MTBoS30 posts worth reading.

Here are some awesome posts that have happened in the past few days of MTBoS30.  If you are not a participant in this 30 day challenge I would love if for you to go and comment on two of these and give people some motivation to keep on blogging.

<3, Schwartz

 

James’  Being Out in the Classroom takes a great How I Met Your Mother/ Dan Meyer lesson and adds one of my favorite things: gender ambiguity.

Ashli takes things to a whole new level with an excellently executed video around why she decided not to grade stuff.

Mr. Kunkel talked about how he wished teaching math was more activity/problem solving-y like computer programing.

Bree’s reflection/butterfly painting connection is lovely.  I actually use that connection for even functions.

I really like Andrew’s assertion that you don’t actually “get none of it.”

The language we use tells us lots of things.  The language others use causes us to judge.  Grace talks about the way we speak in her piece on ethnic enclaves.

How many cars does your family own?  This post on the choices we make and Kathryn’s one car family provides a small look into her life and I, for one, want more.

Megan talks satanic sheep and kids who are weird. I could say more but the picture is worth the click.

Some of my favorite posts of all time tell me things about the author I didn’t know before.  Jessica loves antiques and refinishing. Clearly, she and I are meant to be friends for life.

Posts about people being laid off always hit close to home for me.  Brian’s tough day feels very very real to me.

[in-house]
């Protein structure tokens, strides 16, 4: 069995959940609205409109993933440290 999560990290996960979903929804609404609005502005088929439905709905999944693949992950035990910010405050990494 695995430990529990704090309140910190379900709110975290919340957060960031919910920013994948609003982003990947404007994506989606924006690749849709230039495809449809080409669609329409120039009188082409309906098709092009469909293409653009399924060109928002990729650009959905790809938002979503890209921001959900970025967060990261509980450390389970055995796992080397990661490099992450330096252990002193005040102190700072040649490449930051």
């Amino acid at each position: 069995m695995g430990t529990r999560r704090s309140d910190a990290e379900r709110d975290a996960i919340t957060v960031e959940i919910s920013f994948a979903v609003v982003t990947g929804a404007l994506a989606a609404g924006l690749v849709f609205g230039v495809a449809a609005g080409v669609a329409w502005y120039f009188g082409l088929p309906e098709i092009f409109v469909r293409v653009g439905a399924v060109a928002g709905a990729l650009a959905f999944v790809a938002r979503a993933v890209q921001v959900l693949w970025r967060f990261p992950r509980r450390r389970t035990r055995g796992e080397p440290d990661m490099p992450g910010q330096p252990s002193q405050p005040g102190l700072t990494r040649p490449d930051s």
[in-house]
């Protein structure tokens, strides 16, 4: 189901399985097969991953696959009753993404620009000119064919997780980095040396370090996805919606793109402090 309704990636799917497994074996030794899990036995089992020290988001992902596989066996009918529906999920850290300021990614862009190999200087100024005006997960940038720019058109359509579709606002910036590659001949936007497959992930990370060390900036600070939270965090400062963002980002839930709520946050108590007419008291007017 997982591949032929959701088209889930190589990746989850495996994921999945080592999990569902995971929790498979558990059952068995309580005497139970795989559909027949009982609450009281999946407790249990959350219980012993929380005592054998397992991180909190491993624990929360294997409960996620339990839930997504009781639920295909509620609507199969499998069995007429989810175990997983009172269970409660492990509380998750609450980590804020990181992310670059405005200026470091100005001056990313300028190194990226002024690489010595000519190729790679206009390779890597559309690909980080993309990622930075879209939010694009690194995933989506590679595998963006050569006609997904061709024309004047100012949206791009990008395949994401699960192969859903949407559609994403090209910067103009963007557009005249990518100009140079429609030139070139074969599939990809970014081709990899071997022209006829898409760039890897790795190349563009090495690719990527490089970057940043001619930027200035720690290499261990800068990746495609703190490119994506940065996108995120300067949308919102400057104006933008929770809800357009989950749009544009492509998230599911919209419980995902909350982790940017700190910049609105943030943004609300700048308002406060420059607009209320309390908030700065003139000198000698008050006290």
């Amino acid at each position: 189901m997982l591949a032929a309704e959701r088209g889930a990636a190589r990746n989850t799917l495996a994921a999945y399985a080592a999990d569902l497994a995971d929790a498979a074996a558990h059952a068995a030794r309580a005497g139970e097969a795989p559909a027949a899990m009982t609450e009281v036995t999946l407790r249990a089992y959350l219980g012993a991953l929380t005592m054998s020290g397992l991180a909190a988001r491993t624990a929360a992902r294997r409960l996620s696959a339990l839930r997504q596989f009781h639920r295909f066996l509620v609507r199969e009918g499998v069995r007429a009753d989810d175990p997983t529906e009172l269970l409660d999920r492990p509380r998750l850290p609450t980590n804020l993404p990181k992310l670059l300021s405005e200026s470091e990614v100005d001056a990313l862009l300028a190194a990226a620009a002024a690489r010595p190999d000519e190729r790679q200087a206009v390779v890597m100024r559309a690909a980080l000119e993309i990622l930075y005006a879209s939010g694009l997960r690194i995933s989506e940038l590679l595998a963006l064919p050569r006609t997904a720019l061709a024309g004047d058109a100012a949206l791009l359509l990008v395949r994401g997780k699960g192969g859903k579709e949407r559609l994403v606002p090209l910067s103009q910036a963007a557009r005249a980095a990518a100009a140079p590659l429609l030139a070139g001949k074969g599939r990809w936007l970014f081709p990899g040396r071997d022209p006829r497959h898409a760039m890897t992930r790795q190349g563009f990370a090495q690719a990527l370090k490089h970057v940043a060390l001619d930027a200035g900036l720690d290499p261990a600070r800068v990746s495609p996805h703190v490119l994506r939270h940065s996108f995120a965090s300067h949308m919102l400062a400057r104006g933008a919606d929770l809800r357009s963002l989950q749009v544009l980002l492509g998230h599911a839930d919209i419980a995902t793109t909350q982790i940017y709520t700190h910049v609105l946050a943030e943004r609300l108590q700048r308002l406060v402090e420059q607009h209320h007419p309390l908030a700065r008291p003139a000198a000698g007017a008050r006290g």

And last Tina and Brian could have a separate foster care thread of #MTBoS30 and here Tina answers some questions for you but if you have more go ahead and comment.

 

I hope you will take a minute and click through and comment on these.  Also, I know there are others participating and I hope to do another round up closer to the end.

Happy Blogging, Dudes!

Explaining Radicals

Setting: Algebra 1 Class.  Unit: Operations on Radicals. At this point we have done adding, subtracting, multiplying, and distributing radicals.

Today I get a who student writes:

 

Screen Shot 2014-04-29 at 2.58.58 PM

Then another student says, “You can add those?”  I have been pushing really really hard order of operations so I go through the process:

Screen Shot 2014-04-29 at 3.03.10 PM

The answer to almost every question in my Algebra 1 class is either order of operations or commutative property.

We teach students about “like terms” do we often show them why we can perform operations on like terms?

 

 

A Letter to my Students.

To my students: past, current and future,

I hope you have a lot of challenging days.  Days that end in tears, days that don’t seem right, and days full of unfairness.

I wish great struggles for you. That decisions don’t come easy and that there is hard work behind each and everyone of your choices.

I want to give the gift of constant uncertainty.  So that you never feel as though anything thing you do is exactly right.

I give you these hopes in earnest, knowing that you will be scared, cold, and angry some days. And still I want this for you.

I want this because you are the best people I know.  You are going to always be the best people I know and the best people struggle.

You will be shaped by the challenges.  You will learn to stand up in the uncertainty and your choices will be all the more yours when you have to work for them.

So, I leave you with cold, scared, and angry and I hope you will allow yourself to feel them.

Love,

Me.

The change in the community.